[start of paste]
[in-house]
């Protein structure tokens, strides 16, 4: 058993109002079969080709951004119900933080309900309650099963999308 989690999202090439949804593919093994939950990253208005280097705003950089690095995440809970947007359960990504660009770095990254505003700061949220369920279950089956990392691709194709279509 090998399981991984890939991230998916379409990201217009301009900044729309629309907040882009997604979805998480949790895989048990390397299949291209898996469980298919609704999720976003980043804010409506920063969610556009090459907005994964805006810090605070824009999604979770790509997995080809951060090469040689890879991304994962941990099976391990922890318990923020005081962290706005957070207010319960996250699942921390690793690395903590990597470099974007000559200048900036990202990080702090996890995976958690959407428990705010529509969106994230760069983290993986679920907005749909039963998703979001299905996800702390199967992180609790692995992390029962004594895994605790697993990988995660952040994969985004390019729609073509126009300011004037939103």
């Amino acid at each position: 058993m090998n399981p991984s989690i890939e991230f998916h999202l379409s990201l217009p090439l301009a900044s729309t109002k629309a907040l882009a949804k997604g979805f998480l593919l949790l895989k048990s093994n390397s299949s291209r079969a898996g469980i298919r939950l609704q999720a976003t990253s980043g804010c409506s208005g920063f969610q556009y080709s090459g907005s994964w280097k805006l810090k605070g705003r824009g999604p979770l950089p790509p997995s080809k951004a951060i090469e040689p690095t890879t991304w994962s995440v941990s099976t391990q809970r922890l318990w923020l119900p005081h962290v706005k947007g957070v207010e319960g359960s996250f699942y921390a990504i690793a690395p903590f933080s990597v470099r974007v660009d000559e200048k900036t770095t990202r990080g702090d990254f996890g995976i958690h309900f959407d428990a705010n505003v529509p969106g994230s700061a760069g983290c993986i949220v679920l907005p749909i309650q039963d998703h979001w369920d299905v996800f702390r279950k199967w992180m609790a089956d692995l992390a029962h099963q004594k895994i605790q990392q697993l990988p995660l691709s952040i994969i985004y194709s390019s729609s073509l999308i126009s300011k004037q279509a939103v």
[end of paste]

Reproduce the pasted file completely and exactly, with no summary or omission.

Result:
[in-house]
């Protein structure tokens, strides 16, 4: 058993109002079969080709951004119900933080309900309650099963999308 989690999202090439949804593919093994939950990253208005280097705003950089690095995440809970947007359960990504660009770095990254505003700061949220369920279950089956990392691709194709279509 090998399981991984890939991230998916379409990201217009301009900044729309629309907040882009997604979805998480949790895989048990390397299949291209898996469980298919609704999720976003980043804010409506920063969610556009090459907005994964805006810090605070824009999604979770790509997995080809951060090469040689890879991304994962941990099976391990922890318990923020005081962290706005957070207010319960996250699942921390690793690395903590990597470099974007000559200048900036990202990080702090996890995976958690959407428990705010529509969106994230760069983290993986679920907005749909039963998703979001299905996800702390199967992180609790692995992390029962004594895994605790697993990988995660952040994969985004390019729609073509126009300011004037939103």
């Amino acid at each position: 058993m090998n399981p991984s989690i890939e991230f998916h999202l379409s990201l217009p090439l301009a900044s729309t109002k629309a907040l882009a949804k997604g979805f998480l593919l949790l895989k048990s093994n390397s299949s291209r079969a898996g469980i298919r939950l609704q999720a976003t990253s980043g804010c409506s208005g920063f969610q556009y080709s090459g907005s994964w280097k805006l810090k605070g705003r824009g999604p979770l950089p790509p997995s080809k951004a951060i090469e040689p690095t890879t991304w994962s995440v941990s099976t391990q809970r922890l318990w923020l119900p005081h962290v706005k947007g957070v207010e319960g359960s996250f699942y921390a990504i690793a690395p903590f933080s990597v470099r974007v660009d000559e200048k900036t770095t990202r990080g702090d990254f996890g995976i958690h309900f959407d428990a705010n505003v529509p969106g994230s700061a760069g983290c993986i949220v679920l907005p749909i309650q039963d998703h979001w369920d299905v996800f702390r279950k199967w992180m609790a089956d692995l992390a029962h099963q004594k895994i605790q990392q697993l990988p995660l691709s952040i994969i985004y194709s390019s729609s073509l999308i126009s300011k004037q279509a939103v």